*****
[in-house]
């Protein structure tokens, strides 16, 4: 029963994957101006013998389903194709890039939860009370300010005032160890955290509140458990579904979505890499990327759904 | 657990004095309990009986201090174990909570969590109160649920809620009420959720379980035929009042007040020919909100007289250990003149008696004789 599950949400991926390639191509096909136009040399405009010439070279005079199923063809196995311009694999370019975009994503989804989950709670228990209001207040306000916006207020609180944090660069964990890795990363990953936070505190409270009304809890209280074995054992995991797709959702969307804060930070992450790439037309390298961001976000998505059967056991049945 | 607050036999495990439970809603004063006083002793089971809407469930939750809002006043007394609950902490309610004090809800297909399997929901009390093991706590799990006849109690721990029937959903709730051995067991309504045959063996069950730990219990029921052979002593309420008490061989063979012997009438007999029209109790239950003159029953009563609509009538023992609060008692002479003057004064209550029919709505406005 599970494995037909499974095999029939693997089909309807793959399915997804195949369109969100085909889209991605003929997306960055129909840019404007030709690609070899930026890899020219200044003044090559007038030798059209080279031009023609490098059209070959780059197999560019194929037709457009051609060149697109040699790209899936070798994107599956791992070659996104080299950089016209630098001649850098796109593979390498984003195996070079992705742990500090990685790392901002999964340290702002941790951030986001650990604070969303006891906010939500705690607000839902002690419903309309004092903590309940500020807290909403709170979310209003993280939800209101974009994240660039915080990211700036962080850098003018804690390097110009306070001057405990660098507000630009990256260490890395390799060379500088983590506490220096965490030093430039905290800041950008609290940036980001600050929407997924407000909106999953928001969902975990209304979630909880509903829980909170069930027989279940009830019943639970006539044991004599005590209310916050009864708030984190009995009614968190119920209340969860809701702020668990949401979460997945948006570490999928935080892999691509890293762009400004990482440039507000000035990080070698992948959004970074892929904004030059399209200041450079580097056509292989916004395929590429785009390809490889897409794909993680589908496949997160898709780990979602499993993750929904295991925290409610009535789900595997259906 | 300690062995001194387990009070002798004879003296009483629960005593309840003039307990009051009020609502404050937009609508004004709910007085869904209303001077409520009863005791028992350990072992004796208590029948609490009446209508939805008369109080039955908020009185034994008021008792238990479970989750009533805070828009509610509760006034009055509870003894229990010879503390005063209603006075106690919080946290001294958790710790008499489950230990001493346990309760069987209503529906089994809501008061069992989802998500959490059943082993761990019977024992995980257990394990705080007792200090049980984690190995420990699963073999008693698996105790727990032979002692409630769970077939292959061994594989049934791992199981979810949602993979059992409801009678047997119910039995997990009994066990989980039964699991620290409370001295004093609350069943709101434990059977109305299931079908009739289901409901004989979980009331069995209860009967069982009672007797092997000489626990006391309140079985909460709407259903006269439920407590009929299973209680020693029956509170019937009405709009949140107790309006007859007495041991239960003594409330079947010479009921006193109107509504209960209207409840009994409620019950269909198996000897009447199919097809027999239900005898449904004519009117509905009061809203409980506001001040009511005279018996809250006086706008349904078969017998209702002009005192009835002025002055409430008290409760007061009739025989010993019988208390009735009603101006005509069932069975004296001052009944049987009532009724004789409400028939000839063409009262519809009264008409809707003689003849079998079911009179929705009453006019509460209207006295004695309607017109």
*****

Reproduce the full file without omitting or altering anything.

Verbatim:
[in-house]
């Protein structure tokens, strides 16, 4: 029963994957101006013998389903194709890039939860009370300010005032160890955290509140458990579904979505890499990327759904 | 657990004095309990009986201090174990909570969590109160649920809620009420959720379980035929009042007040020919909100007289250990003149008696004789 599950949400991926390639191509096909136009040399405009010439070279005079199923063809196995311009694999370019975009994503989804989950709670228990209001207040306000916006207020609180944090660069964990890795990363990953936070505190409270009304809890209280074995054992995991797709959702969307804060930070992450790439037309390298961001976000998505059967056991049945 | 607050036999495990439970809603004063006083002793089971809407469930939750809002006043007394609950902490309610004090809800297909399997929901009390093991706590799990006849109690721990029937959903709730051995067991309504045959063996069950730990219990029921052979002593309420008490061989063979012997009438007999029209109790239950003159029953009563609509009538023992609060008692002479003057004064209550029919709505406005 599970494995037909499974095999029939693997089909309807793959399915997804195949369109969100085909889209991605003929997306960055129909840019404007030709690609070899930026890899020219200044003044090559007038030798059209080279031009023609490098059209070959780059197999560019194929037709457009051609060149697109040699790209899936070798994107599956791992070659996104080299950089016209630098001649850098796109593979390498984003195996070079992705742990500090990685790392901002999964340290702002941790951030986001650990604070969303006891906010939500705690607000839902002690419903309309004092903590309940500020807290909403709170979310209003993280939800209101974009994240660039915080990211700036962080850098003018804690390097110009306070001057405990660098507000630009990256260490890395390799060379500088983590506490220096965490030093430039905290800041950008609290940036980001600050929407997924407000909106999953928001969902975990209304979630909880509903829980909170069930027989279940009830019943639970006539044991004599005590209310916050009864708030984190009995009614968190119920209340969860809701702020668990949401979460997945948006570490999928935080892999691509890293762009400004990482440039507000000035990080070698992948959004970074892929904004030059399209200041450079580097056509292989916004395929590429785009390809490889897409794909993680589908496949997160898709780990979602499993993750929904295991925290409610009535789900595997259906 | 300690062995001194387990009070002798004879003296009483629960005593309840003039307990009051009020609502404050937009609508004004709910007085869904209303001077409520009863005791028992350990072992004796208590029948609490009446209508939805008369109080039955908020009185034994008021008792238990479970989750009533805070828009509610509760006034009055509870003894229990010879503390005063209603006075106690919080946290001294958790710790008499489950230990001493346990309760069987209503529906089994809501008061069992989802998500959490059943082993761990019977024992995980257990394990705080007792200090049980984690190995420990699963073999008693698996105790727990032979002692409630769970077939292959061994594989049934791992199981979810949602993979059992409801009678047997119910039995997990009994066990989980039964699991620290409370001295004093609350069943709101434990059977109305299931079908009739289901409901004989979980009331069995209860009967069982009672007797092997000489626990006391309140079985909460709407259903006269439920407590009929299973209680020693029956509170019937009405709009949140107790309006007859007495041991239960003594409330079947010479009921006193109107509504209960209207409840009994409620019950269909198996000897009447199919097809027999239900005898449904004519009117509905009061809203409980506001001040009511005279018996809250006086706008349904078969017998209702002009005192009835002025002055409430008290409760007061009739025989010993019988208390009735009603101006005509069932069975004296001052009944049987009532009724004789409400028939000839063409009262519809009264008409809707003689003849079998079911009179929705009453006019509460209207006295004695309607017109």